Medtronic has reported six more injuries and one additional death related to problems with the batteries powering its HeartWare Ventricular Assist Device (HVAD), the Food and Drug Administration disclosed in a Thursday notice. That follows a May recall of 429 batteries over a welding problem that resulted in two injuries and one death.
Since its introduction more than a decade ago, the Medtronic HeartWare device has been cited in more than 3,000 reports of death made to Food & Drug Administration regulators, according to a report last year by not-for-profit website ProPublica.
“If the battery fails and the patient is unable to replace the failed battery with a charged, working battery or with AC or DC power, the HVAD may stop working, leading to serious injury or death,” the FDA wrote of the most recent recall.
So far, the company has received 1,159 complaints related to electrical faults with the batteries, including five reports that both batteries either malfunctioned or became disconnected from the controller, it said in an email to MedTech Dive.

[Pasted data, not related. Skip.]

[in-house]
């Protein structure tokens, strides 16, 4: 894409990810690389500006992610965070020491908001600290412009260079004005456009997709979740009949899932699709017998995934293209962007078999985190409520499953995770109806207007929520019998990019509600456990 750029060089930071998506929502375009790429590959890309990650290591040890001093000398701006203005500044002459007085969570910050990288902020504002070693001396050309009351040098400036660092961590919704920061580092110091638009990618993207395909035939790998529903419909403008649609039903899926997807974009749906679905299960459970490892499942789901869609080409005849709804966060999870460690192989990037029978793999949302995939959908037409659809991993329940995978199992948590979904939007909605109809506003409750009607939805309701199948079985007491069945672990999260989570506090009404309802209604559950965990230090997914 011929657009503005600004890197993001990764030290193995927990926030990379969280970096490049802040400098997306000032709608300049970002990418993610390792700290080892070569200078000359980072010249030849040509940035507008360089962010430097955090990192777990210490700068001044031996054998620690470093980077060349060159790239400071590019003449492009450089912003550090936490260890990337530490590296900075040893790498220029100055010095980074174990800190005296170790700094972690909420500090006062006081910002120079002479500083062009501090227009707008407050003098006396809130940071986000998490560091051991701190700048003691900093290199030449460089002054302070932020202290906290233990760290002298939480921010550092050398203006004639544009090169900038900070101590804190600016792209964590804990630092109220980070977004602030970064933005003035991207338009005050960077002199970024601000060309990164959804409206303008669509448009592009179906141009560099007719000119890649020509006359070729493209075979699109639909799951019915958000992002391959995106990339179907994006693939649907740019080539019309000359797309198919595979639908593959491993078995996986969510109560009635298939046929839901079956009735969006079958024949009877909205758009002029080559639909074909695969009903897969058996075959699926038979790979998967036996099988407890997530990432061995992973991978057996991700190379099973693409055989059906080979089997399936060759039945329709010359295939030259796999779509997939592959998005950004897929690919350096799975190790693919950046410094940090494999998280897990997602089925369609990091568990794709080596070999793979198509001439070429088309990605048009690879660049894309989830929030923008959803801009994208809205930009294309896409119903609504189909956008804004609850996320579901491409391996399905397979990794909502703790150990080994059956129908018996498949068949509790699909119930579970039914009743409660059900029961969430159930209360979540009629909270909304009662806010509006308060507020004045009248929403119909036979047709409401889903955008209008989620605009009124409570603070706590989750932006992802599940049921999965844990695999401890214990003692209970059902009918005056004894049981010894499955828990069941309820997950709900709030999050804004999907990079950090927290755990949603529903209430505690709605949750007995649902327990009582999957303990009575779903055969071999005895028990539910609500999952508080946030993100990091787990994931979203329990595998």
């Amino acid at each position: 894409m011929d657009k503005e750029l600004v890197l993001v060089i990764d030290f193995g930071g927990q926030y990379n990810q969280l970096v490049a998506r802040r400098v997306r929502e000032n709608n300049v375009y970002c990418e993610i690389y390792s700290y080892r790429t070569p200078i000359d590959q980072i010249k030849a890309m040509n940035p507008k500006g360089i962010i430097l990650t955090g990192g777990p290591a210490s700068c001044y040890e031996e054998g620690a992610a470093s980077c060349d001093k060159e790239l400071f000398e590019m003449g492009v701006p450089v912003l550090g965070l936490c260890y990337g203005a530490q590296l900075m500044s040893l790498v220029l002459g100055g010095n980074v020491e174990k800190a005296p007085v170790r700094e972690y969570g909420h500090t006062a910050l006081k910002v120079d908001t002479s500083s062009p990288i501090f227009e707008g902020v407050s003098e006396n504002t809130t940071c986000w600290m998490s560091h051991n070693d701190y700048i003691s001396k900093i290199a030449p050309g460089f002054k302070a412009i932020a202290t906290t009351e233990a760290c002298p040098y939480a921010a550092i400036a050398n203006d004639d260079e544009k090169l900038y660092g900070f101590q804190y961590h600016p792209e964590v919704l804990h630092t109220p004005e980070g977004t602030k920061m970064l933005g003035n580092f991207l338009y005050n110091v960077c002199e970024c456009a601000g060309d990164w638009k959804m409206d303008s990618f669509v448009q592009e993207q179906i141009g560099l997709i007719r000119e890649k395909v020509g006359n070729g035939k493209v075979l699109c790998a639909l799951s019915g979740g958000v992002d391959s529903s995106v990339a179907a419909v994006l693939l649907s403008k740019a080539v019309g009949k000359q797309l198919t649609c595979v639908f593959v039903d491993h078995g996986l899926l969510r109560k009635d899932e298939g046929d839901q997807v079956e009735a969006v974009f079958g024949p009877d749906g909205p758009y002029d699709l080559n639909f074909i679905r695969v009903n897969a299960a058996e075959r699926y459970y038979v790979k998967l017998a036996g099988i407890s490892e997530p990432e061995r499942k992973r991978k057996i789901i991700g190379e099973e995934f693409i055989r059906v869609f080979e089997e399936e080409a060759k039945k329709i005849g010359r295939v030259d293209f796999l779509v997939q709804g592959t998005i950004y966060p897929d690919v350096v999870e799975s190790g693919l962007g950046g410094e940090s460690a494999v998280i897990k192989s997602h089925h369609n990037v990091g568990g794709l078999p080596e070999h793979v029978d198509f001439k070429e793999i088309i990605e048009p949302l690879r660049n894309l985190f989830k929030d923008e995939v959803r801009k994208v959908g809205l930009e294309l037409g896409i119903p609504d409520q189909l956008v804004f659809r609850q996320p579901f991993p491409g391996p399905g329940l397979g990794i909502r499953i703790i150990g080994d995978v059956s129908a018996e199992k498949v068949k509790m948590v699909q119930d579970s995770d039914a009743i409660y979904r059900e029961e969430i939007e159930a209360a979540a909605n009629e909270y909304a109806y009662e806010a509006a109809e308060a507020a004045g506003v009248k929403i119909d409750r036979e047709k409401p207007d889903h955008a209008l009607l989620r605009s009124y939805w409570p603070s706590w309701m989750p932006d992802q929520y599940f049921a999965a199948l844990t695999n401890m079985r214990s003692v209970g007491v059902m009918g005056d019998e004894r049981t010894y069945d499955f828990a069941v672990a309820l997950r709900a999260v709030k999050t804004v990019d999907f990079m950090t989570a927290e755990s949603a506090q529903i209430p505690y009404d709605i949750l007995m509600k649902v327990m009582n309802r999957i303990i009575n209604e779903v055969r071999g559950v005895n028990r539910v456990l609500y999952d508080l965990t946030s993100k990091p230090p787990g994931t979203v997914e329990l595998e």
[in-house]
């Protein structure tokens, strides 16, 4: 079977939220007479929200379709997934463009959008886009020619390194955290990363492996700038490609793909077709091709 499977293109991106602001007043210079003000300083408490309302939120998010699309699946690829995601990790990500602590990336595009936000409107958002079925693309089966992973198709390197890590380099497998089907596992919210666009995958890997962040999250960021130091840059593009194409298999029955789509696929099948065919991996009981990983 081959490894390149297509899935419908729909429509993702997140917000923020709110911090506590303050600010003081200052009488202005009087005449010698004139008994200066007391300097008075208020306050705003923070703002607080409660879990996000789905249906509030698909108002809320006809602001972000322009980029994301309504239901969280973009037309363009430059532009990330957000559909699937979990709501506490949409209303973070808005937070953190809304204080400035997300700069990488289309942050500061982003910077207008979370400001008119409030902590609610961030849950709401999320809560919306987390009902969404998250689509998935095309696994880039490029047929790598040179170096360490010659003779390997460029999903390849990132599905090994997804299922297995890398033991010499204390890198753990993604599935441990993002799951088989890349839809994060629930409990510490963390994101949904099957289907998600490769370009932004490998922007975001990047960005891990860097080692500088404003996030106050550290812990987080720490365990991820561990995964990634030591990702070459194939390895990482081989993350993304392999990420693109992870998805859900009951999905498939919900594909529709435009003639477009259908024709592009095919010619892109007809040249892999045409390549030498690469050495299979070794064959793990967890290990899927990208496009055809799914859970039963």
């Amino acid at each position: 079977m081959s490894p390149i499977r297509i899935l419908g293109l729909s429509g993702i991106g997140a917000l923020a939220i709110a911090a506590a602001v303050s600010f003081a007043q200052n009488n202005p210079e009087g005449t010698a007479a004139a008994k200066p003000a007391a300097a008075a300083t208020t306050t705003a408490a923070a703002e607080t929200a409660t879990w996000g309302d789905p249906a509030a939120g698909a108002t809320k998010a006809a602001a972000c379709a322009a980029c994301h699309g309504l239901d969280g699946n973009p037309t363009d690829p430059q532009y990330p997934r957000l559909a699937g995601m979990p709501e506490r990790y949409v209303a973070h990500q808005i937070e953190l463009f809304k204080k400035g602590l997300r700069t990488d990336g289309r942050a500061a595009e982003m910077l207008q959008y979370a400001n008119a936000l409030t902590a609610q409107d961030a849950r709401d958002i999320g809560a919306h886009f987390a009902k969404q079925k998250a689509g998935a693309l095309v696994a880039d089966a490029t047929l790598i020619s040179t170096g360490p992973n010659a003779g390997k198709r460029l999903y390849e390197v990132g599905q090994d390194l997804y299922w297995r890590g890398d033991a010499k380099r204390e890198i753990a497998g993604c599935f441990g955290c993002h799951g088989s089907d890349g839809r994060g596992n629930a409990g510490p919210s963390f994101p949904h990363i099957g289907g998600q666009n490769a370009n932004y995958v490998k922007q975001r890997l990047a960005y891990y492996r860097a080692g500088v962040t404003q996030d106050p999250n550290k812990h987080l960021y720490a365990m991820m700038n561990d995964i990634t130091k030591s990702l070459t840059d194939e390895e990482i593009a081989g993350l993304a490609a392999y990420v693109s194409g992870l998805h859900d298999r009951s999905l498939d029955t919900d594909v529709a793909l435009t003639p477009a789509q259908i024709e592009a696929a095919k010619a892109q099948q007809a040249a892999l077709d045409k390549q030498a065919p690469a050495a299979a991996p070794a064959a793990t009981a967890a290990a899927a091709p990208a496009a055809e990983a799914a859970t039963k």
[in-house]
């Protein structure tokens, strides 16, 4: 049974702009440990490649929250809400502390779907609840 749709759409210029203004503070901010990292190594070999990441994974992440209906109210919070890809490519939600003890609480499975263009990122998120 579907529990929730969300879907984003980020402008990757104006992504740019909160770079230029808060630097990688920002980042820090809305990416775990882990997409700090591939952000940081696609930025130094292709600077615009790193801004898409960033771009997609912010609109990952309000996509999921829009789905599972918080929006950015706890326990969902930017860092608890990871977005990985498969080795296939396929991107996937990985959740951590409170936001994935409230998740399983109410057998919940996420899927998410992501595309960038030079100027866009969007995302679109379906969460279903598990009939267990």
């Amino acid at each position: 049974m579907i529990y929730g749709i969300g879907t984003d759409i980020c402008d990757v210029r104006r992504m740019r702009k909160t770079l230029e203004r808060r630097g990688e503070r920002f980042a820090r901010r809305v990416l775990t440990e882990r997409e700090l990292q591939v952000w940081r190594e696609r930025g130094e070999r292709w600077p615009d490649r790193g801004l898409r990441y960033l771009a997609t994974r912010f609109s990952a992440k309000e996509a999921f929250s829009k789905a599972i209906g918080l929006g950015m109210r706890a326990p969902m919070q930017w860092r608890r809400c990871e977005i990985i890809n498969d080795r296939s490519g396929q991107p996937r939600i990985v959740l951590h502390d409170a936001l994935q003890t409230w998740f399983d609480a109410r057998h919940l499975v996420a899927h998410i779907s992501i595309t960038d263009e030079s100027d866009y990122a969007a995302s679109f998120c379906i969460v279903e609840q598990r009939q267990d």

The external batteries provide power to a pump implanted into the chest to help provide mechanical support to a failing heart. Medtronic pulled the HVAD system from the market in 2021, but has since had multiple Class I recalls related to the device.
Medtronic began the recall of more than 23,000 batteries on June 28 after the company found electrical faults made the batteries unable to power the system’s control device or accept a charge, or made them appear to remain charged while discharging. The company cited “an interaction between the battery software configuration and the battery circuit board that can cause electrical faults within some batteries.”
Medtronic confirmed the two recent deaths in an email but did not comment on the total number of reported deaths associated with the HVAD system.
In June 2021, Medtronic took its HVAD system off the market. On Tuesday, Medtronic issued an urgent medical device correction to inform physicians that the company will begin exchanging HVAD power sources, including batteries, AC and DC adapters, and monitor data cables with newly designed components.
The company asked physicians to inspect the components during clinic visits, and replace damaged or worn AC adapters, DC adapters, batteries and alarm adapters.